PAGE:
if args.expected is not None and args.expected != total:
    print(f"Expected {args.expected} but got {total}")

This line of code adds an option, that is an optional argument, to our command-line parser:

parser.add_argument('--expected', '-e', type=float)

When running this program, this optional argument can be specified with either --expected=SOMETHING or -e SOMETHING.

If this expected argument isn't provided then it will default to the value None.

When this expected argument is not None we check to see it was equal to total (which is the total sum of our x and y arguments):

if args.expected is not None and args.expected != total:
    print(f"Expected {args.expected} but got {total}")

For example if we pass in 3 and 4 and an expected value of 7 we won't see anything printed out (since 3 + 4 is 7):

$ python3 add.py 3 4 -e 7
7.0

We could have also specified that expected argument with --expected= instead of -e:

$ python3 add.py 3 4 --expected=7
7.0

This argument might is a little bit silly, but we could use it for confirming issues with floating point addition.

For instance, we're adding 0.1 and 0.02 to check whether it's exactly equal to 0.12 (it's not):

$ python3 add.py 0.1 0.02 --expected=0.12
0.12000000000000001
Expected 0.12 but got 0.12000000000000001

This addition gave us a number very close to 0.12 (but not exactly 0.12) so we see an error message printed out.

Optional command-line arguments without a value

We can also make optional command-line arguments that don't accept a value.

In this version of add.py we're accepting an optional --verbose argument:

import argparse

parser = argparse.ArgumentParser()
parser.add_argument('x', type=float)
parser.add_argument('y', type=float)
parser.add_argument('--verbose', action='store_true')
args = parser.parse_args()

if args.verbose:
    print(f"Adding {args.x} and {args.y}")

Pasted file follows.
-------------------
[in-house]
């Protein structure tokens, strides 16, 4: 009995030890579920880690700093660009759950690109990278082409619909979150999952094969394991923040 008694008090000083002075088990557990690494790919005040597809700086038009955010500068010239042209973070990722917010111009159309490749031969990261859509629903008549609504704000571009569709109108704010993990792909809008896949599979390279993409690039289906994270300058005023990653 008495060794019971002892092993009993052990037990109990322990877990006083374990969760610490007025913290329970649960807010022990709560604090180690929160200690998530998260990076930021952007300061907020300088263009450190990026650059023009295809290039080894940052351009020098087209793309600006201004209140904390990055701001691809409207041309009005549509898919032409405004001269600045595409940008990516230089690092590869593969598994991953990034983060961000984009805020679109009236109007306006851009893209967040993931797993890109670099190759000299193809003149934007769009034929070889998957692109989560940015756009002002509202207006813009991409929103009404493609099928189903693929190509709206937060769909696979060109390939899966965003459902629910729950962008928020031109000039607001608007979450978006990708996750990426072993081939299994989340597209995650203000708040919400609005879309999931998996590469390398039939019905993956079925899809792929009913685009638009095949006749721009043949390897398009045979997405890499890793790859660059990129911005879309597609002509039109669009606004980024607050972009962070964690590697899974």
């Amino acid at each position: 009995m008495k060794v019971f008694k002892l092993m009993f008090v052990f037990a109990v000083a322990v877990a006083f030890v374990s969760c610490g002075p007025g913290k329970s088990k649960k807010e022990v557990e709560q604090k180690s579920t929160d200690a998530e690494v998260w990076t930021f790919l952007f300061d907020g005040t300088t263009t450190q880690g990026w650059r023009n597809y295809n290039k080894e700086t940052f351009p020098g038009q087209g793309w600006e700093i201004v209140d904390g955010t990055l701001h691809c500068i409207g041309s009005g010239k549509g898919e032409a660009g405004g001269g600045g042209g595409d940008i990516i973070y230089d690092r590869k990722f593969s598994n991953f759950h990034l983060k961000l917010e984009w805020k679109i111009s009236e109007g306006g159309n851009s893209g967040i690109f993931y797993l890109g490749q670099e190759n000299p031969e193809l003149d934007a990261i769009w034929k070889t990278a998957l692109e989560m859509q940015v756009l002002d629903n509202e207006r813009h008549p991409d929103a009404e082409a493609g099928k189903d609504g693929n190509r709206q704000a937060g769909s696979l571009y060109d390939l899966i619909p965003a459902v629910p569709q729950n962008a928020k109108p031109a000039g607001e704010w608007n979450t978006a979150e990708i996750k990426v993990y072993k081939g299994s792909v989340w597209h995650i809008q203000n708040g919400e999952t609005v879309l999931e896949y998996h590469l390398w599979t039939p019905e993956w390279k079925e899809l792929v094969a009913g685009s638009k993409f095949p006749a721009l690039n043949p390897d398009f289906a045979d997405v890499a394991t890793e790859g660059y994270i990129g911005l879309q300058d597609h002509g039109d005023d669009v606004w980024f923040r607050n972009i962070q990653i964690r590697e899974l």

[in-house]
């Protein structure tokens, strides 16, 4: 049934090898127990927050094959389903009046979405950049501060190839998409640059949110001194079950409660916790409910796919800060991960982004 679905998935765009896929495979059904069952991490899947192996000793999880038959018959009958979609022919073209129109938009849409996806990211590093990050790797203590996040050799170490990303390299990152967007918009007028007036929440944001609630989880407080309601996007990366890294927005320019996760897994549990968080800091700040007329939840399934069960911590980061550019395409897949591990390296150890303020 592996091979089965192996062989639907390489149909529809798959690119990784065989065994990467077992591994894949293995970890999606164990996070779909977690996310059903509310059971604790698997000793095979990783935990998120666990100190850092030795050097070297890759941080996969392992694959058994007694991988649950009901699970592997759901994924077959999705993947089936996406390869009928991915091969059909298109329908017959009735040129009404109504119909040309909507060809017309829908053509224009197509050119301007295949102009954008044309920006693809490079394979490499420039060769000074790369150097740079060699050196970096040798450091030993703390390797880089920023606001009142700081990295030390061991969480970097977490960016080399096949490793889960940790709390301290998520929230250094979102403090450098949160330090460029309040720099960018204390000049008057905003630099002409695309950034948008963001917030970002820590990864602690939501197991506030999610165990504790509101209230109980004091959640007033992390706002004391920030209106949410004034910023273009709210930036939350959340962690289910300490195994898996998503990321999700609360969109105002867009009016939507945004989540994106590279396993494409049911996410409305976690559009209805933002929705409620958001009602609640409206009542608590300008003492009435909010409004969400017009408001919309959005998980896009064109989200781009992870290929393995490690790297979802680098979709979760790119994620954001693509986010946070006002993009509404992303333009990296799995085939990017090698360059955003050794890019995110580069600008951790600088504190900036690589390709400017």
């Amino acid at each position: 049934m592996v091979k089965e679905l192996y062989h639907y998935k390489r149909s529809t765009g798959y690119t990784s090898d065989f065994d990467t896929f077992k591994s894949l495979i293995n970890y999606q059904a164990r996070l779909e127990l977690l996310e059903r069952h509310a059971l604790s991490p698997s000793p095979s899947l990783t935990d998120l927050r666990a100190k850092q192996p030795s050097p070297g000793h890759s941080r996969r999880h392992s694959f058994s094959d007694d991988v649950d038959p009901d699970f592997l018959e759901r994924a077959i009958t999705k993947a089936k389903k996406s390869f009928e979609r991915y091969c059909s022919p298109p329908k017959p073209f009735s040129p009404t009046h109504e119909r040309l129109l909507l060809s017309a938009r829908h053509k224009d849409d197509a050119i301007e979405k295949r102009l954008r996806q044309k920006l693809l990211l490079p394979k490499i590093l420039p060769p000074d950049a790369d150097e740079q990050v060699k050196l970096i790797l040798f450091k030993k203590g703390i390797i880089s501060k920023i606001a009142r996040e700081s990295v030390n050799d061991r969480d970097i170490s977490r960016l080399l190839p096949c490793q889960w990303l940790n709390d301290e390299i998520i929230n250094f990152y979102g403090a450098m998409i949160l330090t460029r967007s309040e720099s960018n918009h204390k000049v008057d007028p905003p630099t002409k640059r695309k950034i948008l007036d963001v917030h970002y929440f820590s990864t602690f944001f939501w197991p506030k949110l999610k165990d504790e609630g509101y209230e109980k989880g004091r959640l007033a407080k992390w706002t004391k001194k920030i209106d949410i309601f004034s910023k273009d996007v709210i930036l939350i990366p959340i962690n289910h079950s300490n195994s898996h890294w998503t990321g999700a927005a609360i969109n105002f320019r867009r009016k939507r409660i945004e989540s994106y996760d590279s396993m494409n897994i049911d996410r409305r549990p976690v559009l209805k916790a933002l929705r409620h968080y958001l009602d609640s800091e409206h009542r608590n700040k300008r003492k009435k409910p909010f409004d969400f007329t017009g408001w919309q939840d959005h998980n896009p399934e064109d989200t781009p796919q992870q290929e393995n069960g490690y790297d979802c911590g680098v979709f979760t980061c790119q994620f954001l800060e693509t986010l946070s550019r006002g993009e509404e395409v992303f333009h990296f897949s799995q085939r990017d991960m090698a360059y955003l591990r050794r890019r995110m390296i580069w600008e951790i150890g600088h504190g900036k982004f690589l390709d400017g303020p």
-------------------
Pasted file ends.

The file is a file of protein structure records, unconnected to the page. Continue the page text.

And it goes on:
print(args.x + args.y)

The mere presence of a --verbose argument will store the value True:

parser.add_argument('--verbose', action='store_true')

If that argument is not given, the verbose attribute will be something falsey (see truthiness) and if it is given, we'll get True.

if args.verbose:
    print(f"Adding {args.x} and {args.y}")

So when the argument --verbose is given, our program print out the numbers we're adding together:

$ python3 add.py --verbose 3 4
Adding 3.0 and 4.0
7.0

When --verbose is not given our program does exactly what it did before:

$ python3 add.py 3 4
7.0

Adding documentation for command-line interface using argparse

The argparse module also allows you to do is add documentation for your command-line interfaces.

Here's one more version of our add.py program with lots of help text added:

import argparse

parser = argparse.ArgumentParser("Add two numbers together")
parser.add_argument('x', type=float, help="First number to add")
parser.add_argument('y', type=float, help="Second number to add")
parser.add_argument('--verbose', action='store_true', help="Show more context")
args = parser.parse_args()

if args.verbose:
    print(f"Adding {args.x} and {args.y}")
print(args.x + args.y)

If the end user asks for help when running this program they'll see some very helpful usage information:

$ python3 add.py --help
usage: Add two numbers together [-h] [--verbose] x y

positional arguments:
  x           First number to add
  y           Second number to add

optional arguments:
  -h, --help  show this help message and exit
  --verbose   Show more context

This usage information let's end users know that this program:

  1. Will "add two numbers together"
  2. Accepts two positional arguments, the "first number to add" and the "second number to add"
  3. Accepts a --verbose argument to "show more context"

Summary

If you're trying to make a friendly command-line interface in Python you can use the argparse (included in Python's standard library).

The argparse module makes pretty standard command-line interfaces which feel typical or normal on Linux, Mac, and Windows.